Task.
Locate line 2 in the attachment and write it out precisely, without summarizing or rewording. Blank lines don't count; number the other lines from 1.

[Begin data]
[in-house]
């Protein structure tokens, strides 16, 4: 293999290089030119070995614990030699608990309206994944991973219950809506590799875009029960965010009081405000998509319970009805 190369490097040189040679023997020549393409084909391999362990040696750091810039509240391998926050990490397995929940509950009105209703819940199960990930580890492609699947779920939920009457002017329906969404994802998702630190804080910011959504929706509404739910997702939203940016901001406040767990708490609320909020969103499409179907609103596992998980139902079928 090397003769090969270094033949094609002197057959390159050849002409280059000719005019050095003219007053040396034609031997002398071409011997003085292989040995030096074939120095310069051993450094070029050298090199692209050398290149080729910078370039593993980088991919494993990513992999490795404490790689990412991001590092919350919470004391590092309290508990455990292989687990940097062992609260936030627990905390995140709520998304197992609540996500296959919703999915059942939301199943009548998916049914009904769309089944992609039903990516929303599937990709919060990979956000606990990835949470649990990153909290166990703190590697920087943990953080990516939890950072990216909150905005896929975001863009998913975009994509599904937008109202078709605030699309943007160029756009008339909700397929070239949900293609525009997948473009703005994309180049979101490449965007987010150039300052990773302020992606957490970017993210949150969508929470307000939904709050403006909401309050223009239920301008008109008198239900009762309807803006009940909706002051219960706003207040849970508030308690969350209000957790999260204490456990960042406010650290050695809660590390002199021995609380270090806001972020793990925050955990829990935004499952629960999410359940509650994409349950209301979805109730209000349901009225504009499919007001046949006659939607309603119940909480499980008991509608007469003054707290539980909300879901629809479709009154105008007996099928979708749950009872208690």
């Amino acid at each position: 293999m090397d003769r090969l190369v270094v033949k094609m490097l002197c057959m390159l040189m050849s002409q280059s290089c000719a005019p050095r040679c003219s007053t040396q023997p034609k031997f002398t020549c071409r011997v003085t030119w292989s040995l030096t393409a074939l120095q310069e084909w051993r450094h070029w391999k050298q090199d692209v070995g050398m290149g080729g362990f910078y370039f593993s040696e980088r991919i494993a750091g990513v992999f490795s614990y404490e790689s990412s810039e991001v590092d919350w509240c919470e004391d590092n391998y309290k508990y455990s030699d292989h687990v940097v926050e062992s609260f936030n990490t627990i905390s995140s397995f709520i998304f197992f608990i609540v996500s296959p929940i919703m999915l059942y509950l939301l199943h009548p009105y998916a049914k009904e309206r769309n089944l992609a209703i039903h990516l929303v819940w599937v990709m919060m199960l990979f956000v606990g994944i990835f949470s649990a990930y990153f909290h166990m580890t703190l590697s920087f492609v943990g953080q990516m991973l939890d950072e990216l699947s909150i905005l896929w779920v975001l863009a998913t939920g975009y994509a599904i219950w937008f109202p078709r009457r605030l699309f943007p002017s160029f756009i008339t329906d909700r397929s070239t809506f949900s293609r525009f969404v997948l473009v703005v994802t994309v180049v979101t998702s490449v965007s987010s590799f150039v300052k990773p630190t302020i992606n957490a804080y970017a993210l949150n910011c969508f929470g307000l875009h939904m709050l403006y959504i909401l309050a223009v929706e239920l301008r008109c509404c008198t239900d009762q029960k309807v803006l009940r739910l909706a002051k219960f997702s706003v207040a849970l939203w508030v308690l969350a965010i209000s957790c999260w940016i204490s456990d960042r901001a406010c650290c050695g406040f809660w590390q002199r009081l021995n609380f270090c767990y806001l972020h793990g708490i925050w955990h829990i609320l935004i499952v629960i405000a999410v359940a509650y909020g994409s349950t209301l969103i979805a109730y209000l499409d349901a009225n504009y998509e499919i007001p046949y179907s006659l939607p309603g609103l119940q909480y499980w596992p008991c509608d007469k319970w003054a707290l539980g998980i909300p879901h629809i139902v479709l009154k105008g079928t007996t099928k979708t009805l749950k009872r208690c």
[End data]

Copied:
């Protein structure tokens, strides 16, 4: 293999290089030119070995614990030699608990309206994944991973219950809506590799875009029960965010009081405000998509319970009805 190369490097040189040679023997020549393409084909391999362990040696750091810039509240391998926050990490397995929940509950009105209703819940199960990930580890492609699947779920939920009457002017329906969404994802998702630190804080910011959504929706509404739910997702939203940016901001406040767990708490609320909020969103499409179907609103596992998980139902079928 090397003769090969270094033949094609002197057959390159050849002409280059000719005019050095003219007053040396034609031997002398071409011997003085292989040995030096074939120095310069051993450094070029050298090199692209050398290149080729910078370039593993980088991919494993990513992999490795404490790689990412991001590092919350919470004391590092309290508990455990292989687990940097062992609260936030627990905390995140709520998304197992609540996500296959919703999915059942939301199943009548998916049914009904769309089944992609039903990516929303599937990709919060990979956000606990990835949470649990990153909290166990703190590697920087943990953080990516939890950072990216909150905005896929975001863009998913975009994509599904937008109202078709605030699309943007160029756009008339909700397929070239949900293609525009997948473009703005994309180049979101490449965007987010150039300052990773302020992606957490970017993210949150969508929470307000939904709050403006909401309050223009239920301008008109008198239900009762309807803006009940909706002051219960706003207040849970508030308690969350209000957790999260204490456990960042406010650290050695809660590390002199021995609380270090806001972020793990925050955990829990935004499952629960999410359940509650994409349950209301979805109730209000349901009225504009499919007001046949006659939607309603119940909480499980008991509608007469003054707290539980909300879901629809479709009154105008007996099928979708749950009872208690």